Bones from German cave rewrite early history of Homo sapiens in Europe

A Homo sapiens bone fragment from excavations at a cave site in the German town of Ranis provides new insight into the arrival of Homo sapiens in the region thousands of years earlier than previously known, is seen in a composite image, in this undated handout picture obtained by Reuters.Reuters

Bone fragments unearthed in a cave in central Germany show that our species ventured into Europe's cold higher latitudes more than 45,000 years ago - much earlier than previously known - in a finding that rewrites the early history of Homo sapiens on a continent still inhabited then by our cousins the Neanderthals.

Scientists said on Wednesday they identified through ancient DNA 13 Homo sapiens skeletal remains in Ilsenhöhle cave, situated below a medieval hilltop castle in the German town of Ranis. The bones were determined to be up to 47,500 years old. Until now, the oldest Homo sapiens remains from northern central and northwestern Europe were about 40,000 years old.

"These fragments are directly dated by radiocarbon and yielded well preserved DNA of Homo sapiens," said paleoanthropologist and research leader Jean-Jacques Hublin of Collège de France in Paris.

Homo sapiens arose in Africa more than 300,000 years ago, later trekking worldwide and encountering other human populations, including Neanderthals. The spotty fossil record has left unclear the details of how Homo sapiens spread through Europe and what role our species played in the extinction of Neanderthals, who disappeared roughly 40,000 years ago.

Stone tools excavated from Ilsenhohle cave in the German town of Ranis are seen in a composite image, in this undated handout picture obtained by Reuters. The tool marked 1 is a partial bifacial blade point characteristic of the Lincombian-Ranisian-Jerzmanowician (LRJ) culture and the tool marked 2 contains finely made bifacial leaf points.

The research, presented in three studies published in the journals Nature and Nature Ecology & Evolution, showed that the region was colder then than now - a chilly steppe-tundra setting akin to today's Siberia or Scandinavia - illustrating how Homo sapiens, despite roots in warmer Africa, adapted relatively quickly to frigid conditions.

The researchers concluded that small, mobile bands of hunter-gatherers used the cave sporadically as they roamed a landscape teeming with Ice Age mammals, and that at other times it was occupied by cave hyenas and cave bears.

"The site in Ranis was occupied during several short-term stays, and not as a huge camp site," said archaeologist Marcel Weiss of Friedrich-Alexander-Universität Erlangen-Nürnberg in Germany, another of the research leaders.

Bones and stone artifacts from the cave showed that these people hunted large mammals including reindeer, horses, bison and woolly rhinoceroses.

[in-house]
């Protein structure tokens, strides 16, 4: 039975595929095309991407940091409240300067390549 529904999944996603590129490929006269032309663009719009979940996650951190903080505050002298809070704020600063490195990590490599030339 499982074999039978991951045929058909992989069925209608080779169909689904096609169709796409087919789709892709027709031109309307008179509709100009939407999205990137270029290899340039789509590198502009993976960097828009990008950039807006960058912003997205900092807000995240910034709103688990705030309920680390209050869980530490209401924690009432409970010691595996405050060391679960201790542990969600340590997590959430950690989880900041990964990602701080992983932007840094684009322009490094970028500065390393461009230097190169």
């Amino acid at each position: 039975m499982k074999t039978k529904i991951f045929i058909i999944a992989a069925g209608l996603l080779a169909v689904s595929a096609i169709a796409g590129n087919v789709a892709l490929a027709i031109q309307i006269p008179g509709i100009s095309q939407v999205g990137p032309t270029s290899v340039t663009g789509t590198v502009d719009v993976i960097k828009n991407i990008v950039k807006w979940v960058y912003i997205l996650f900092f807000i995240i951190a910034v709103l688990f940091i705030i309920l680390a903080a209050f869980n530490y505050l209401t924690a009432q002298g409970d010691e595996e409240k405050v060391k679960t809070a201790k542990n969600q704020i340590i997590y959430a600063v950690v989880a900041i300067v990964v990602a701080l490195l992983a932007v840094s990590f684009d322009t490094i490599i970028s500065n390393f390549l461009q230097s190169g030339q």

"It is interesting that the diet of both these early Homo sapiens and late Neanderthals appears to be focused on large terrestrial game, which could have led to areas of competition," said zooarchaeologist Geoff Smith of the University of Kent, who led one of the studies. "However, we still need additional data points to more fully understand the role and impact of climate and incoming Homo sapiens groups in the eventual extinction of Neanderthals in Europe."

The site of Ilsenhohle cave, where human skeletal remains provide new insight into the arrival of Homo sapiens in the region thousands of years earlier than previously known, is seen beneath the hilltop castle, in Ranis, Germany, in this undated handout picture obtained by Reuters.

The research appeared to resolve a debate over who made a specific set of European stone artifacts - attributed to what is called the Lincombian-Ranisian-Jerzmanowician (LRJ) culture - including leaf-shaped stone blades useful as spear tips for hunting. Many experts had hypothesized these were fashioned by Neanderthals. Their presence at Ranis with no evidence of Neanderthals instead indicates they were made by Homo sapiens.

"These blade points have been found from Poland and Czechia, over Germany and Belgium, into the British Isles, and we can now assume they most likely represent an early presence of Homo sapiens all over this northern region," Smith said.

The researchers identified the bones based on mitochondrial DNA, which reflects maternal heredity. More can be learned through nuclear DNA, offering genetic information from both parents, including perhaps whether Homo sapiens at Ranis interbred with Neanderthals.

Scientist Sarah Pederzani examines samples from animal teeth, excavated at an ancient cave site in the German town of Ranis, to obtain oxygen stable isotope ratios, which yield information about past climates that animals lived in, at the Max Planck Institute for Evolutionary Anthropology in Leipzig, Germany, in this undated handout picture obtained by Reuters.

The cave was excavated in the 1930s, with bones and stone artifacts found, before World War Two interrupted the work. Technology at the time could not identify the bones. Researchers re-excavated it from 2016 to 2022, uncovering more bones and artifacts. DNA sequencing on newly found and previously unearthed bones identified Homo sapiens remains.

"The results for Ranis are amazing," Weiss said, adding that scientists should return to other European sites from this time period to check for similar evidence of an early Homo sapiens presence.